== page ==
NOW you know why I said this was the Leviticus graveyard! I love the Bible but that was not interesting at all (if it was to you, I am not sure we can be friends!). Just in case this is the only time you will commit to reading this book, let’s attempt to chew on it. Ha! Get it?
Leviticus divides the animal world into three kinds: unclean animals that cannot be eaten; clean animals that can be eaten; clean animals that can be eaten and also serve as animals for sacrifices.
I have researched commentaries and I have found various reasons:
- The reason the Israelites were to regard some animals as unclean, was that the pagans used them in their worship and associated them with their gods.
- Some scholars hold the view that the unclean animals were unfit to eat because they carried diseases or were unhealthful.
- There is a symbolic view. This view sees the behavior and habits of the clean animals as illustrating how the Israelites were to behave. The unclean animals represented sinful people.
One article I read stated:
“Although God did not reveal the specific reasons some animals may be eaten and others must be avoided, we can make generalized conclusions based on the animals included in the two categories. In listing the animals that should not be eaten, God forbids the consumption of scavengers and carrion eaters, which devour other animals for their food.
Animals such as pigs, bears, vultures and raptors can eat (and thrive) on decaying flesh. Predatory animals such as wolves, lions, leopards and cheetahs most often prey on the weakest (and at times the diseased) in animal herds.
When it comes to sea creatures, bottom dwellers such as lobsters and crabs scavenge for dead animals on the sea floor. Shellfish such as oysters, clams and mussels similarly consume decaying organic matter that sinks to the sea floor, including sewage.
A common denominator of many of the animals God designates as unclean is that they routinely eat flesh that would sicken or kill human beings. When we eat such animals we partake of a food chain that includes things harmful to people.”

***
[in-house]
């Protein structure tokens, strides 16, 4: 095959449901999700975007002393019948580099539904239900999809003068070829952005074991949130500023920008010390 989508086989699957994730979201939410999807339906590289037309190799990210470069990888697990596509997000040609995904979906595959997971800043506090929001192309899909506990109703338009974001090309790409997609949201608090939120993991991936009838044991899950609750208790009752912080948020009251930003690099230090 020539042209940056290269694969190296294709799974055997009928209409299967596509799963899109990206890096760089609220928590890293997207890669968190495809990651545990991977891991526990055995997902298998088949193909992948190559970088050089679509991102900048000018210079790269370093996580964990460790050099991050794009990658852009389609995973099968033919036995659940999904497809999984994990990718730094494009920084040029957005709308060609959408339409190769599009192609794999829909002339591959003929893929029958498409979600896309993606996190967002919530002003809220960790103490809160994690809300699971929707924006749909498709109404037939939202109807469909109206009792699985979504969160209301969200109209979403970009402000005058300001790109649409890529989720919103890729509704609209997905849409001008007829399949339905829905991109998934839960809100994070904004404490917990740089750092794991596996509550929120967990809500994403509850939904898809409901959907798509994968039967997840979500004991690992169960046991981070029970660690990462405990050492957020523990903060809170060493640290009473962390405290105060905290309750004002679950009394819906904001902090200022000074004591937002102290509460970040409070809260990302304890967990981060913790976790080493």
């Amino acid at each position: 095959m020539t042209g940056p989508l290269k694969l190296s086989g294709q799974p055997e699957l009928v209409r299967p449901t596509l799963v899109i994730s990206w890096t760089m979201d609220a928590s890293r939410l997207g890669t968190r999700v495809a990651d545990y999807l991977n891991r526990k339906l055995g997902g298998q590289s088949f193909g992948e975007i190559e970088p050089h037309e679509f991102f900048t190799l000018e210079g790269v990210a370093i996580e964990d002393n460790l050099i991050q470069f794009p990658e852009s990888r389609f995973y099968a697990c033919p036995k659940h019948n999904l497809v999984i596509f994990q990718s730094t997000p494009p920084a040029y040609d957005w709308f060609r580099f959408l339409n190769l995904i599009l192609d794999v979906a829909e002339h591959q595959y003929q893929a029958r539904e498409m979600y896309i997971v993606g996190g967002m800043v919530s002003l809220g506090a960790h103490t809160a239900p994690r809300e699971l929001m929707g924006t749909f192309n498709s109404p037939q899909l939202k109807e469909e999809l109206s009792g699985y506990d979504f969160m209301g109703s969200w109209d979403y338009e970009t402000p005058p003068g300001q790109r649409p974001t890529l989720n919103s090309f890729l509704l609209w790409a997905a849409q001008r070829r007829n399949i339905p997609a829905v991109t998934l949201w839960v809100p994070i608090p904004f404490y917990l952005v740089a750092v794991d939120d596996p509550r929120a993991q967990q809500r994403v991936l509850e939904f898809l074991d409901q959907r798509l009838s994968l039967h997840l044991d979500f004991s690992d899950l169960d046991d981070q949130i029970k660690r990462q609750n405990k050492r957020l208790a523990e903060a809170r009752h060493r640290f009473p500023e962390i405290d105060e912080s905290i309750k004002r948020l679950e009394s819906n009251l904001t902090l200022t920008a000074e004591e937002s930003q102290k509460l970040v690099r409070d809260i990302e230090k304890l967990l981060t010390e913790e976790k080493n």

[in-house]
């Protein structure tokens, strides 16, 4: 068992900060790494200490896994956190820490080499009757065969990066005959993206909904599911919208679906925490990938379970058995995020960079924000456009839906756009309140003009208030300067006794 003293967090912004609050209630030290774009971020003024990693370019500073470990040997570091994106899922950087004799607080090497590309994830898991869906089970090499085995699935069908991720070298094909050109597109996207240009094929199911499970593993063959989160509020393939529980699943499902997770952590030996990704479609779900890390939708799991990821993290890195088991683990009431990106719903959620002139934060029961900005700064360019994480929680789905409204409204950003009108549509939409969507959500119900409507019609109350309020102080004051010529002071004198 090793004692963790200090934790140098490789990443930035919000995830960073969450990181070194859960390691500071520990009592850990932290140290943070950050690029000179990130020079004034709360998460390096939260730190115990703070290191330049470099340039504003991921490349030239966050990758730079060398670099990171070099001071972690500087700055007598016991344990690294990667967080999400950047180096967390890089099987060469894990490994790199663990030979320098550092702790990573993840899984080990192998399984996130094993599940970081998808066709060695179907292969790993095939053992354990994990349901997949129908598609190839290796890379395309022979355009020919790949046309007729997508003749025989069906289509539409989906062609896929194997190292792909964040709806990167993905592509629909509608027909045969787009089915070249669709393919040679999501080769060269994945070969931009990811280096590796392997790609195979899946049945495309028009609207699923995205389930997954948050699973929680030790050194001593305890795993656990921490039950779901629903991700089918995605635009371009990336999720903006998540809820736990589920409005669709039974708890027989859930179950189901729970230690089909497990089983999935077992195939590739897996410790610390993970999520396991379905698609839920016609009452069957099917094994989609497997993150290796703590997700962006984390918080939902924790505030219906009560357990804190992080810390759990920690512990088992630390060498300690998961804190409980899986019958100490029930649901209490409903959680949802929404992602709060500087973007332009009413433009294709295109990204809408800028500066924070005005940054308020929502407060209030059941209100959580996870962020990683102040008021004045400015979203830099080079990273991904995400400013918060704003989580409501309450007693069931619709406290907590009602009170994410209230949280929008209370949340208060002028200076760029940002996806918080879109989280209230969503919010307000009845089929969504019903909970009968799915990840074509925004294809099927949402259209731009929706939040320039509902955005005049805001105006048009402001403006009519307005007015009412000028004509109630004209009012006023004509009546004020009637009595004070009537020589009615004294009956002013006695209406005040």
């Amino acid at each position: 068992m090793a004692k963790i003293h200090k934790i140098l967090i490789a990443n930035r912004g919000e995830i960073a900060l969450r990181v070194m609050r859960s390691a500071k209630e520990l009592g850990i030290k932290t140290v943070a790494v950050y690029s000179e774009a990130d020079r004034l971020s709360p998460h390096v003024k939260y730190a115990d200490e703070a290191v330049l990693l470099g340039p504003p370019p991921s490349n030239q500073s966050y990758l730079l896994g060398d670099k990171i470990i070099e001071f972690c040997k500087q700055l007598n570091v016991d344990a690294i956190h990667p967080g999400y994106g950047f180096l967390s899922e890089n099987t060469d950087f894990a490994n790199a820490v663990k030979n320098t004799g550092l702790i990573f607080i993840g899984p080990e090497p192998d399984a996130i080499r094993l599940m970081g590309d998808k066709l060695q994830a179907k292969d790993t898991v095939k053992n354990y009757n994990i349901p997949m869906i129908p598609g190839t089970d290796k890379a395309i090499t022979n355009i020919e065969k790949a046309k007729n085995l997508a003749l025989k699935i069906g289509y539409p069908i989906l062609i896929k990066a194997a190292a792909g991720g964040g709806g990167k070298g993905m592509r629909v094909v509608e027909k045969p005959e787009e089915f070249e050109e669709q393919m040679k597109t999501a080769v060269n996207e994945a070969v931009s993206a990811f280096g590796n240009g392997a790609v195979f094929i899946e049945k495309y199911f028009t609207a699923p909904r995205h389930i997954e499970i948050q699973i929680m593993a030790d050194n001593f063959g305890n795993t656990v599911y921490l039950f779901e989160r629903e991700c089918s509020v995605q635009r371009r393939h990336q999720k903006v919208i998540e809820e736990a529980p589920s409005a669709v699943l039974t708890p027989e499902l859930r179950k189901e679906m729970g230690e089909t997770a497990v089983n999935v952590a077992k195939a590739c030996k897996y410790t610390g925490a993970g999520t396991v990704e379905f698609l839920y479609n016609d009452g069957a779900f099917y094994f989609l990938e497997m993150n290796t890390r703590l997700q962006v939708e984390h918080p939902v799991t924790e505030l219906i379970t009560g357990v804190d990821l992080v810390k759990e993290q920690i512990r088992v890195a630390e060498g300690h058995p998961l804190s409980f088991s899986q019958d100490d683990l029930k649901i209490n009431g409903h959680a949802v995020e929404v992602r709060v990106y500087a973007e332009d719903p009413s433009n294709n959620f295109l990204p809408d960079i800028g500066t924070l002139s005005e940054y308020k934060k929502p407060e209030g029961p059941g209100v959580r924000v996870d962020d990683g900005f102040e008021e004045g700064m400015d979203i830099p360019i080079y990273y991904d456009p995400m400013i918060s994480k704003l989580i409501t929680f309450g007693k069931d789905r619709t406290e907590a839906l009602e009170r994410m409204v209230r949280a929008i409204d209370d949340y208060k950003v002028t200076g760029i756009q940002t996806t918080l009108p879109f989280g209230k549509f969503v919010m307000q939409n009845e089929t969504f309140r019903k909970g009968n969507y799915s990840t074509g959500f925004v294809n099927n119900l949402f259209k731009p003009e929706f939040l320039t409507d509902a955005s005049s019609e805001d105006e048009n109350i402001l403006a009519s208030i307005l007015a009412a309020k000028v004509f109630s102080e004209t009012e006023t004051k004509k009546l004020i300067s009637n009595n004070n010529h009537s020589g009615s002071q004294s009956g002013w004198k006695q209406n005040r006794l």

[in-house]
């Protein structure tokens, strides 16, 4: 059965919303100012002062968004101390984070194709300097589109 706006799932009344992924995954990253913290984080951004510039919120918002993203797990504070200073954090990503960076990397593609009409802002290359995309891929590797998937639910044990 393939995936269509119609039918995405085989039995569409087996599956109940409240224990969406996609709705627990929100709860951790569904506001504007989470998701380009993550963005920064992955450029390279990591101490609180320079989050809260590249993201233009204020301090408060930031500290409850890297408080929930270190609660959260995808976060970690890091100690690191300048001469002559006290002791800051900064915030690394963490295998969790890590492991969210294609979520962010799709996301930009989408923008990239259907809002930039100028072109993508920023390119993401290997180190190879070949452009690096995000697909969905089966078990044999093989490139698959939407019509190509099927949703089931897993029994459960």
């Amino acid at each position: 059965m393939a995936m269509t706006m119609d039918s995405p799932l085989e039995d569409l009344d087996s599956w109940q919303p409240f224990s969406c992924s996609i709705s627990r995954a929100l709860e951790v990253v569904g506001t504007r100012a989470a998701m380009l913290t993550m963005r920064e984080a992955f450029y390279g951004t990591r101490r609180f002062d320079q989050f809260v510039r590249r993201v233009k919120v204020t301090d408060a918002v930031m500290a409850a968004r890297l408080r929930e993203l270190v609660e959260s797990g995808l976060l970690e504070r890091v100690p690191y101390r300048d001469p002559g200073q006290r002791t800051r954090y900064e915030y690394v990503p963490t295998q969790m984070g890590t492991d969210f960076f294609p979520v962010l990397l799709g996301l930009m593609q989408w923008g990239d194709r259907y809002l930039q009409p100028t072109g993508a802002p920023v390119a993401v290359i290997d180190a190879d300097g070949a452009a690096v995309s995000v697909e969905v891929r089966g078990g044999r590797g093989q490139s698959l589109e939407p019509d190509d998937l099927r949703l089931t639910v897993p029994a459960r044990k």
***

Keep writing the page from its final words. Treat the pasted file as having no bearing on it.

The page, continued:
Because God is holy, He required that His people make distinctions that separated them from unclean things. This would account for the laws that required separation—morally, ethically, and even symbolically—from anything associated with pagan life and worship.
So what about today?? The NT teaches that the OT food laws are no longer binding on the Christian. (Acts 11, but you need Acts 10 to get the full picture)
Childbirth: So let’s clarify: there is moral uncleanness and ritual uncleanness. Childbirth obviously falls into the second. Childbirth was not fully understood, but there were so many “theories” that went with woman’s ability to make a child. Even though it was regarded as a miracle from God, the blood after childbirth was “magical” in pagan rituals (I can see this as an episode in Game of Thrones!), but also, to the Israelites blood was symbolic of death and a menstrual cycle is no different. There is also an aspect of hygiene for the woman as well as the camp.
Just when you thought the reading was tough we move to 59 verses regarding skin diseases! If God dedicated 59 verses to it, it must be important. Wait……nooooooo…….I peeked at tomorrow’s read. Oh my stars. We will tackle skin tomorrow. Just get through this! Because we are about to turn a corner into the “Standard” for Living a Holy Life and you are going to hang on every word and I am going to try to filter my humor the best I can. 😂
This blog was dedicated to my loving husband. Lev 13:40-
“A man who has lost his hair and is bald is clean. If he has lost his hair from the front of his scalp and has a bald forehead, he is clean”